Surveillance and communication are the lifeline of the armed forces. These days they are utilizing small UAVs for naval missions. If the armed forces are using electric UAVs, they have the additional advantage. Electric UAVs can’t be detected from the ground. The Ion Tiger has just demonstrated the likelihood of a long endurance missions with an electric UAV. Naval forces can get a larger cruise range. Naval forces can reduce the number of daily launches and landings too. This increases the capability and yet naval crew can save on the time and effort fronts.
Comment on youtube:
Korean UAVs don’t need the dangerous hydrogen tanks any more; one has flown 10 hours continuously on NaBH4 fuelcells.
Sodium borohydride, also known as sodium tetrahydroborate, has the chemical formula NaBH4. This white solid, usually encountered as a powder, is a specialty reducing agent used in the manufacture of pharmaceuticals and other organic and inorganic compounds. It is soluble in methanol and water, but reacts with both in the absence of base. The compound was discovered in the 1940s by H. I. Schlessinger, who led a team that developed metal borohydrides for wartime applications. Sodium borohydride is also used in experimental fuel cell systems. As a fuel it is less flammable and less volatile than gasoline but more corrosive. It is relatively environmentally friendly because of the low toxicity of borates. The hydrogen is generated for a fuel cell by catalytic decomposition of the aqueous borohydride solution:
- NaBH4 + 2H2O → NaBO2 + 4H2 + heat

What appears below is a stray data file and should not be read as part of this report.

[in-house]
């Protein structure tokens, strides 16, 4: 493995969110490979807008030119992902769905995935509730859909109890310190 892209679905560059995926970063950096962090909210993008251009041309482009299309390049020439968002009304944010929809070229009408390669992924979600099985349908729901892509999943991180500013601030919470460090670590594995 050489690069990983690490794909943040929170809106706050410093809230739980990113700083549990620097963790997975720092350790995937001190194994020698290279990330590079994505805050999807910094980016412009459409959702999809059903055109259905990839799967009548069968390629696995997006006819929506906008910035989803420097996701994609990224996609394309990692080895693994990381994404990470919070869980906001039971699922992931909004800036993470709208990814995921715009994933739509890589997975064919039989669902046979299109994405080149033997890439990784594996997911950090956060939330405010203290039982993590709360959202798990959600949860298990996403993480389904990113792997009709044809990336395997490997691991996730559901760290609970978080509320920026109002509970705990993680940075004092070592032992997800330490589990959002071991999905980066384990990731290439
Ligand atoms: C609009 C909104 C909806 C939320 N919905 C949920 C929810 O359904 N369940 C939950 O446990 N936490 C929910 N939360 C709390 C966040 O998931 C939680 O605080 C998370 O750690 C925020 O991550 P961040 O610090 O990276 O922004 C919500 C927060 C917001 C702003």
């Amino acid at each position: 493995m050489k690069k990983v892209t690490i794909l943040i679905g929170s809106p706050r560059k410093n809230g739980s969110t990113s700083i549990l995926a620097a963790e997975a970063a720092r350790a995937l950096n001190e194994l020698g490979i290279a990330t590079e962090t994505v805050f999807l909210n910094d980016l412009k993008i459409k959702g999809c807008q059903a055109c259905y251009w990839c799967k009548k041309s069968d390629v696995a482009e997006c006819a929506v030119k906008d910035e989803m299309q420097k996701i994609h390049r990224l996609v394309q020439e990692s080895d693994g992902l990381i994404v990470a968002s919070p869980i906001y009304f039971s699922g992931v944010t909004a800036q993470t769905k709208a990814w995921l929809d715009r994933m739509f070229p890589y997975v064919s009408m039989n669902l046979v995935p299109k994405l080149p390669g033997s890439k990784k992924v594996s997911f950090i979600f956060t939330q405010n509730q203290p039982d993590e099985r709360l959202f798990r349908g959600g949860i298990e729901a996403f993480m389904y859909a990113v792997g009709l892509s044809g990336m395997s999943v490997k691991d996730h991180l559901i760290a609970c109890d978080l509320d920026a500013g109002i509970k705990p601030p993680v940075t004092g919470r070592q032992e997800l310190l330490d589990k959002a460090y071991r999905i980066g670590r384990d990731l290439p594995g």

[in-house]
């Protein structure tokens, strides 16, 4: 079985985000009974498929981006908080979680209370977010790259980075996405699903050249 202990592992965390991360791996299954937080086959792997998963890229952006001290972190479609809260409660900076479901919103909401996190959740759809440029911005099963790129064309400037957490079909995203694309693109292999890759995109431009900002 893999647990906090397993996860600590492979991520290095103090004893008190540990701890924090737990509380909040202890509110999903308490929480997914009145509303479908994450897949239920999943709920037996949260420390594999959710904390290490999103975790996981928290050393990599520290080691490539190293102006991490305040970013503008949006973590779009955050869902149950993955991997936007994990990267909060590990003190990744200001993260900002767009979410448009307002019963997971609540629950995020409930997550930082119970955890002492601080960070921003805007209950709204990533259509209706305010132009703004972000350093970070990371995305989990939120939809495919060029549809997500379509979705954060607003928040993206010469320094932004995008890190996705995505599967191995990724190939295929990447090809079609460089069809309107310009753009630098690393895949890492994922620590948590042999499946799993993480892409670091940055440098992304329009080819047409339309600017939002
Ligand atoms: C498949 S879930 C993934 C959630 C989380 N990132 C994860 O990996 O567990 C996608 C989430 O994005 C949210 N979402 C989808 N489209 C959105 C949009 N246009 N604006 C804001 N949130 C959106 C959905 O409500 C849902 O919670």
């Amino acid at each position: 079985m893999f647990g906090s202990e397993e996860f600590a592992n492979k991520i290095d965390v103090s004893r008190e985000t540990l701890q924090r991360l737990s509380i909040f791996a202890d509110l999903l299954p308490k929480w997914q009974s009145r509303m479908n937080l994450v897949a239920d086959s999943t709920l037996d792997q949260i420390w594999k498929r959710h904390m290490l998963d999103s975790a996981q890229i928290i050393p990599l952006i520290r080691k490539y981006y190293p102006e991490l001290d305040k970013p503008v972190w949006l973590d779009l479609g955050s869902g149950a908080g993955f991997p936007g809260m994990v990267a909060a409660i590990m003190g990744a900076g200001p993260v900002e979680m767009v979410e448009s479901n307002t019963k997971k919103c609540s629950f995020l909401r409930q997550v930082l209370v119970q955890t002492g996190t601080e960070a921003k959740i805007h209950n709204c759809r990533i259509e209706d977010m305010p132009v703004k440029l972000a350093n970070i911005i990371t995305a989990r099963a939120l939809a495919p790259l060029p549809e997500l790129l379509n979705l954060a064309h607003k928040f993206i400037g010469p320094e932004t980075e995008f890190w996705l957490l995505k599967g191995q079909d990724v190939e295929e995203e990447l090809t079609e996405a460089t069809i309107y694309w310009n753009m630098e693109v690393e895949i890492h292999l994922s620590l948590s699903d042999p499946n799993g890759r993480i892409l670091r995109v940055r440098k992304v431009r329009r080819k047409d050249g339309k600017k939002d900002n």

SPACE, PROPULSION & ENERGY SCIENCES INTERNATIONAL FORUM: SPESIF-2009. AIP Conference Proceedings, Volume 1103, pp. 157-163 (2009).
Fuel cells have played an important role in NASA’s space program starting with the Gemini space program. However, improved fuel cell performance will be needed to enable demanding future missions. An advanced fuel cell (FC) using liquid fuel and oxidizer is being developed by U of IL/NPL team to provide air independence and to achieve higher power densities than normal H2/O2 fuel cells (Lou et al., 2008; Miley, 2007). Hydrogen peroxide (H2O2) is used in this FC directly at the cathode (Lou and Miley, 2004). Either of two types of reactant, namely a gas-phase hydrogen or an aqueous NaBH4 solution, is utilized as fuel at the anode. Experiments with both 10-W single cells and 500-W stacks demonstrate that the direct utilization of H2O2 and NaBH4 at the electrodes result in >30% higher voltage output compared to the ordinary H2/O2 FC (Miley, 2007). Further, the use of this combination of all liquid fuels provides-from an operational point of view-significant advantages (ease of storage, reduced pumping requirements, simplified heat removal). This design is inherently compact compared to other fuel cells that use gas phase reactants. This results in a high overall system (including fuel tanks, pumps and piping, waste heat radiator) power density. Further, work is in progress on a regenerative version which uses an electrical input, e.g. from power lines or a solar panel to regenerate reactants. – harvard.edu